S L I D E 10 Yale-New Haven Errors 6 year old patient here for elective hernia repair. –Wrong side surgery LP performed, samples not labeled. –Need to repeat procedure Wrong side chest tube. Wrong side thoracentesis. Retained surgical sponge/instruments. –3-4 times annually.
S L I D E 11 Outline Scope of the problem –Macro level –Micro level Yale-New Haven data When errors occur –Disclosure and reporting –Root cause analysis –Swiss Cheese model Corrective actions –Pronovost & Semmelweis –Special Guest
S L I D E 12 When Errors Occur Foolish, arrogant and dangerous to believe you will never commit an error. You have an ethical and professional DUTY to recognize the error. –Personal improvement –Prevention of repeating error –Others can learn Disclose, Disclose, Disclose. –Mandated by Joint Commission. –AMA guidelines. –Endorsed by Legal and Risk Services here at YNHH
S L I D E 13 Rosner et al (Arch Int Med, 2000) “Medical errors occur and are sometimes unavoidable. Physicians generally, but not always, have ethical and moral obligations to disclose their errors to the patient. Because common medical errors can be expected, physicians are obligated to work within health systems toward reducing systems flaws that promote errors. However, the obligations of physicians to disclose errors made by others are less clear.”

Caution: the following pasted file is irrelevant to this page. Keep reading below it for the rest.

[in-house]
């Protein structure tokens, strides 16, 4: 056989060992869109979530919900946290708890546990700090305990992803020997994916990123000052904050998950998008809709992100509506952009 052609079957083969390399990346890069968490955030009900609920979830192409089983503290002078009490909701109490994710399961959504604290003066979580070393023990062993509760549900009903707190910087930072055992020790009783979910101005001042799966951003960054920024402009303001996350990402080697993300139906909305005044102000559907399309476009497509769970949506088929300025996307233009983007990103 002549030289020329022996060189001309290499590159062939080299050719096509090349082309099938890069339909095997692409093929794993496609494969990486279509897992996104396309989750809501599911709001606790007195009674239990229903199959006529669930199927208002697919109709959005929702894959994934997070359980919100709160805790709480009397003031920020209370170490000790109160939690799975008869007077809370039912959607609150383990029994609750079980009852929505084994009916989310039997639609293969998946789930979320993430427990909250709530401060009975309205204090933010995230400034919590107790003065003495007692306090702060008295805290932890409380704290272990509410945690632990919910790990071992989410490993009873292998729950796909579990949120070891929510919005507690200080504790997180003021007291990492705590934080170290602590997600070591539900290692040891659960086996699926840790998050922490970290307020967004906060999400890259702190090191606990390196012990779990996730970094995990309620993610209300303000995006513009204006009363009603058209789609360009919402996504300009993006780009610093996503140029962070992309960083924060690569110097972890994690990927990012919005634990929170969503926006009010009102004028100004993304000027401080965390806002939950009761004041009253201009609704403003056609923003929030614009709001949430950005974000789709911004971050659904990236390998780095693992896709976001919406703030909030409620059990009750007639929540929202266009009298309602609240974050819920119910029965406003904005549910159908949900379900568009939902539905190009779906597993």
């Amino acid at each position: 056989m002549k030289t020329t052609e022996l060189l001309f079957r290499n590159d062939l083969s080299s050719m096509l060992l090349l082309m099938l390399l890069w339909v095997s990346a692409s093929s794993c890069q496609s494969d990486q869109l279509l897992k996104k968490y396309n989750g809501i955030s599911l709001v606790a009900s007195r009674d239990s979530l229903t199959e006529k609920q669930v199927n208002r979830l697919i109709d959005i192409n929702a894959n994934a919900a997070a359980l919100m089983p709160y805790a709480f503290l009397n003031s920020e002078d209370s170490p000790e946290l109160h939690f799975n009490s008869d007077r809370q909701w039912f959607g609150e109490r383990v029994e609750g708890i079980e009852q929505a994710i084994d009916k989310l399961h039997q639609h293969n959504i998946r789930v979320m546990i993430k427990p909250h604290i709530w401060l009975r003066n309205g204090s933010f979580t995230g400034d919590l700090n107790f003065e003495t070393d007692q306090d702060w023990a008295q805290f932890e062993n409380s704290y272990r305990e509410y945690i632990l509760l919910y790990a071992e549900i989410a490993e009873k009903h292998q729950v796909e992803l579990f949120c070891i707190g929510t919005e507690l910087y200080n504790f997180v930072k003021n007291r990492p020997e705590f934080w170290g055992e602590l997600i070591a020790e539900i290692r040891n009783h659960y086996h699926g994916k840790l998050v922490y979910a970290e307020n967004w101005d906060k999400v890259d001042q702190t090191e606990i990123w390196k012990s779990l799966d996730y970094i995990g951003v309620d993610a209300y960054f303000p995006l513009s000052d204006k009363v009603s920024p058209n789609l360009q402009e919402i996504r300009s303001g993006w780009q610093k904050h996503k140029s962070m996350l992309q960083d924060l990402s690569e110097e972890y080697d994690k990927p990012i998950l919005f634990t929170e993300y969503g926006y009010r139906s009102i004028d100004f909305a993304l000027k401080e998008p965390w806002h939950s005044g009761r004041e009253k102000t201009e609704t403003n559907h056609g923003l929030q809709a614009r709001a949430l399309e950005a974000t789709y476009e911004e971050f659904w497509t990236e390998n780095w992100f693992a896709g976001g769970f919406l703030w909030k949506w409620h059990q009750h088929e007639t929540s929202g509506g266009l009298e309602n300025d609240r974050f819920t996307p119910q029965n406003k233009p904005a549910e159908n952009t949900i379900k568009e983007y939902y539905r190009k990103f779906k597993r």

S L I D E 14 Root Cause Analysis Structured investigation into events. Goal is to define the origin of the event. No single methodology. –Multiple viewpoints (interdisciplinary) –Thorough –Repeated –Establish a sequence of events
S L I D E 15 Making a Diagnosis Very similar process to a RCA Patient with a fever Dx: Fever –What causes fever? IL-1 –Innate Immune System stimulation Infection Leukemia/lymphoma Clot Exposure Drugs –More background needed. History, physical, laboratory assessment, radiographic assessment
S L I D E 16 Making a Diagnosis PEX: –Palpable nodes. History: –30lbs weight loss, unintentional Dx: Cancer –Is there more than one cancer? Lymph node biopsy –Hodgkin’s lymphoma